After Win In Primary, Zuckerman Faces Incumbent Battle-Tested By COVID-19
David Zuckerman cleared the first big hurdle Tuesday in his bid to become Vermont’s next governor. But now he faces a much taller task in the general election: He has to convince voters to oust a Republican incumbent who’s won high marks for his handling of the coronavirus pandemic.
Around 9:30 p.m. on Tuesday, after the Associated Press called Vermont’s Democratic gubernatorial election for Zuckerman, the candidate and his campaign team celebrated the months of hard work they put into the win.
It didn’t take long, however, for Zuckerman to turn his attention to the next phase of his electoral journey. And when a concession call arrived from Zuckerman’s closest competitor, Rebecca Holcombe, he was already talking general-election strategy with his former rival.
“I do think it’s quite possible to beat him,” Zuckerman told Holcombe. “And I look forward to maybe talking with you in the next few days about some of the ideas you brought to the table, as well as some tactics you might have to explore that we could talk about together and see what opportunities there are to work together and make it happen.”
"Certainly I wouldn't run against Gov. Scott right now ... I think he has a very solid lock on the governorship." — Former Democratic candidate for governor Christine Hallquist
With his 10-point win in Tuesday’s primary, Zuckerman proved he has strong support from Vermont’s Democratic base. But the Progressive/Democrat now has to convince a much wider swath of Vermonters to vote out their Republican incumbent.
Ted Kohn, a professor of political science at Norwich University, said Zuckerman, who’s sacrificing his lieutenant governor’s job to vie for the top spot, will need all the help he can get.
“The scope of the challenge is near insurmountable,” Kohn said.
Near insurmountable, Kohn said, because according to a poll commissioned by VPR and Vermont PBS, incumbent Gov. Phil Scott has nearly universal support for his handling of the coronavirus pandemic.
With COVID-19 at the forefront of voters’ minds this election cycle, Kohn said it’s hard to imagine they’d switch horses mid-race.
“I just think Vermont voters are going to find that anathema,” he said. “Why would you switch leaders at a time you’ve shown that you’ve got faith in the current executive in Vermont?”
Scott’s conservative supporters certainly think his handling of COVID-19 will provide a path to reelection.
A super PAC funded by the Republican Governors Association released an ad on Monday that features none other than Zuckerman and Holcombe praising Scott’s coronavirus response.
The RGA will have plenty of other tape to pull from for future ads. During an appearance on VPR’s All Things Considered earlier this summer, Christine Hallquist, Scott’s Democratic rival in the 2018 campaign, lauded Scott’s coronavirus response.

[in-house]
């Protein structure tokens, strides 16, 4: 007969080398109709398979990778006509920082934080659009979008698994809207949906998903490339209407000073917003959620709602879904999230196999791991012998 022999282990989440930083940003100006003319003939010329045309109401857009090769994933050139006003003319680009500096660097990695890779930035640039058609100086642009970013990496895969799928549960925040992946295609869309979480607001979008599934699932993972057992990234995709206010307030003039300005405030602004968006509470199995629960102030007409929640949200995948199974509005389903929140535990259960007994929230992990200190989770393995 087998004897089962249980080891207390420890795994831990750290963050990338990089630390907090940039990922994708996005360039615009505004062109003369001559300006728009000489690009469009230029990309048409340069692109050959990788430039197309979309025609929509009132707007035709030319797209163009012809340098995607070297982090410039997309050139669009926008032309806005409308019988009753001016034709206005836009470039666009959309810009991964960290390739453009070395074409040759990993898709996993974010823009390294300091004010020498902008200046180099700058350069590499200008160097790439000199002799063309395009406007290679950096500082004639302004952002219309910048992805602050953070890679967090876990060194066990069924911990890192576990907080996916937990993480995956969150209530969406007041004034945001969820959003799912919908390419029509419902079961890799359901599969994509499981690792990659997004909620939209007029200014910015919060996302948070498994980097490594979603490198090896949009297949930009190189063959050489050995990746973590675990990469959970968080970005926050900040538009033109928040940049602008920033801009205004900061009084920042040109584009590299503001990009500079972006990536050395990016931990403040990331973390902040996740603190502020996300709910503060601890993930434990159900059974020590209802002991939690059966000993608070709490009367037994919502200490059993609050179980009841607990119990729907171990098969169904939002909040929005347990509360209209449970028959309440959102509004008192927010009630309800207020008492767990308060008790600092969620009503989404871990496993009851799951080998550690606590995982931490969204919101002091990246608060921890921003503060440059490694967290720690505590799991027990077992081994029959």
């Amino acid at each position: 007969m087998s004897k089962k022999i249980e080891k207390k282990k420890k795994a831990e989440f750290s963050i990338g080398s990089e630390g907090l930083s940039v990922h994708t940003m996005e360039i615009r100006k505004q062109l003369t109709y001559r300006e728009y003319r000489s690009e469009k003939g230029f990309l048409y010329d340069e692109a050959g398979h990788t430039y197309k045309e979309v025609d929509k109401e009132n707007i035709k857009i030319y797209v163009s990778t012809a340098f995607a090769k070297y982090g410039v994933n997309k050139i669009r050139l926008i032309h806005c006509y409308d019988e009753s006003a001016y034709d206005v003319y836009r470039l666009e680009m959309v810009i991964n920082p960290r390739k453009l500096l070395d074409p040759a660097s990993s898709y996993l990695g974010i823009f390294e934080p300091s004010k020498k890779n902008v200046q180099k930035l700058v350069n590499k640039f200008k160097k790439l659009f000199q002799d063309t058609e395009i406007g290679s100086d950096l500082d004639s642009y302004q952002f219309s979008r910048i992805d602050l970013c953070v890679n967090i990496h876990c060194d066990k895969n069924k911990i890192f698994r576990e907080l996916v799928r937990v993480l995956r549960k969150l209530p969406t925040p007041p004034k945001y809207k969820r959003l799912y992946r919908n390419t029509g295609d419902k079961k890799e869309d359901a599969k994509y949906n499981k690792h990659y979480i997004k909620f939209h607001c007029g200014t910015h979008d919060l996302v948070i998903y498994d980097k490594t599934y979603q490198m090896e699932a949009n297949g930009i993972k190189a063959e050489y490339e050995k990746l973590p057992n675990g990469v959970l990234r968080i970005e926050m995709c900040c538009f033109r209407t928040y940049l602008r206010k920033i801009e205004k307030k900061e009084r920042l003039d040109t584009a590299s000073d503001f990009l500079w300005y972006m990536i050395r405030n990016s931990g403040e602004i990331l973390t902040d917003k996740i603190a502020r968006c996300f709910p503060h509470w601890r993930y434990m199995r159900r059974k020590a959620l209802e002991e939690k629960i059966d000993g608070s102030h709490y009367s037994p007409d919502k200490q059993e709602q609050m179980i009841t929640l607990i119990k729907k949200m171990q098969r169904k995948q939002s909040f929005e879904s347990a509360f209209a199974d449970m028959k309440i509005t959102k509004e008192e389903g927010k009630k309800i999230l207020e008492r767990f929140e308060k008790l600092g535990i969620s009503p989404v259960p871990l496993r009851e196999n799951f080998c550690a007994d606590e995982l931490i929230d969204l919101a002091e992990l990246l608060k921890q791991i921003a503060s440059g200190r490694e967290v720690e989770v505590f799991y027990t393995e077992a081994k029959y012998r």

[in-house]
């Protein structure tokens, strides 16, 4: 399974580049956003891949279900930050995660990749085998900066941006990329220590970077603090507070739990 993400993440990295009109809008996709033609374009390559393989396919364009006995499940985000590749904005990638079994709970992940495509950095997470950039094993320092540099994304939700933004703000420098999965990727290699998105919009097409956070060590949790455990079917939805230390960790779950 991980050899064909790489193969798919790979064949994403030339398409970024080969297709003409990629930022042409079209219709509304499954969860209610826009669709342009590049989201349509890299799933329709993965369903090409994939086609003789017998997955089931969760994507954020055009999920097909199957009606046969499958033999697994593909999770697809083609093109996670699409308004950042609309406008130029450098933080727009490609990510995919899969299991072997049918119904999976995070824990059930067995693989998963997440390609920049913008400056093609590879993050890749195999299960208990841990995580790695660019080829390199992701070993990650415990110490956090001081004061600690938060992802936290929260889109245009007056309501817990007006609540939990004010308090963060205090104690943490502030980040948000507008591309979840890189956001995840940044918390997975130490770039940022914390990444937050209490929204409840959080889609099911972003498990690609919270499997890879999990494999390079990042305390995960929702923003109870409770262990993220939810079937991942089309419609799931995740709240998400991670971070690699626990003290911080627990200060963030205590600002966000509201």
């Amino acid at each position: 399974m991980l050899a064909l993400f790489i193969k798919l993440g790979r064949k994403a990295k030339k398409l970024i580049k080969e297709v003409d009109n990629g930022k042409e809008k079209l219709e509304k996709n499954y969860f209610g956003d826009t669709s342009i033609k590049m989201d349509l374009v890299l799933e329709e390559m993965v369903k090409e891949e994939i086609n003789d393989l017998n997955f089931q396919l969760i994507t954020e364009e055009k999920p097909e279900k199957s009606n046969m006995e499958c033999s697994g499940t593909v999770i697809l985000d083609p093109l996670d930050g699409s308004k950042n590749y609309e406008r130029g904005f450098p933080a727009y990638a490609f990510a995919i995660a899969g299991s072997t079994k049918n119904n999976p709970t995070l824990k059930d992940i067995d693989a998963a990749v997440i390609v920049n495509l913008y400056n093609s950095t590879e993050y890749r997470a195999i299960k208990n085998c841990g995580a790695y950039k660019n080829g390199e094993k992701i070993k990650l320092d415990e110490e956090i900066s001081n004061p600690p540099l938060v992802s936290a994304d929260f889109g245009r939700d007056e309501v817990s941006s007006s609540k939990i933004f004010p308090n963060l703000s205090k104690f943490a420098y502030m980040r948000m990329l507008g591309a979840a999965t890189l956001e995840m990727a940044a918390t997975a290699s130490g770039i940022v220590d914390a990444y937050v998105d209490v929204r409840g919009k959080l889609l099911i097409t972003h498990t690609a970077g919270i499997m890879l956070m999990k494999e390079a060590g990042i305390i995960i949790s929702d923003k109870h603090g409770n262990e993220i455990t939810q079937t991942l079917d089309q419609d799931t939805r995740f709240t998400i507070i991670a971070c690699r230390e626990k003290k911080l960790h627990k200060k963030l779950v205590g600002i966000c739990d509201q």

“I think Vermont should be proud of how the governor and the state is handling this,” Hallquist said. “I’m proud of how the state of Vermont is handling this, so I just can’t say enough good things about what the governor is doing.”
And Hallquist, who lost to Scott by 15 points in 2018, said she isn’t too optimistic about Democrats’ chances to reclaim the governor’s office this November.
“Certainly I wouldn’t run against Gov. Scott right now,” Hallquist told VPR’s Henry Epp. “I think he has a very solid lock on the governorship.”
Zuckerman isn’t ready to concede. And he said Scott’s high marks on COVID-19 aren’t necessarily a proxy for how voters feel about his performance as governor.
“The question is, ‘Is that approval for the overall situation we’re in,’” Zuckerman said Tuesday.
Zuckerman said he thinks Scott’s positions on fiscal policy, the environment and social issues are at odds with the majority of the Vermont electorate.
“Is there approval for vetoing the minimum wage that if he hadn’t done so, would have meant many of our essential workers would have over $1,000 more in their pocket right now?” Zuckerman asked. “Is there approval for a state that’s not really taking on the climate crisis or the racial injustice that’s happening all over the state?”
"If we have the double whammy of spikes in coronavirus in the schools and schools needing to close and parents needing to stay home ... I think absolutely it could be a game changer. It could be that October surprise." — Ted Kohn, Norwich University political science professor
While voters may be at odds with Scott on some issues, Kohn said that so long as the pandemic remains an integral part of voters’ lives, it will also drive their decisions at the ballot box.
However Kohn also said that presents a potential liability for Scott, because just as COVID-19 poses a volatile threat to public health, it could also upend political perceptions overnight.
“If we have the double whammy of spikes in coronavirus in the schools and schools needing to close and parents needing to stay home … I think absolutely it could be a game changer,” Kohn said. “It could be that October surprise.”
Zuckerman is already urging voters to take a fresh look at Scott's handling of the pandemic.
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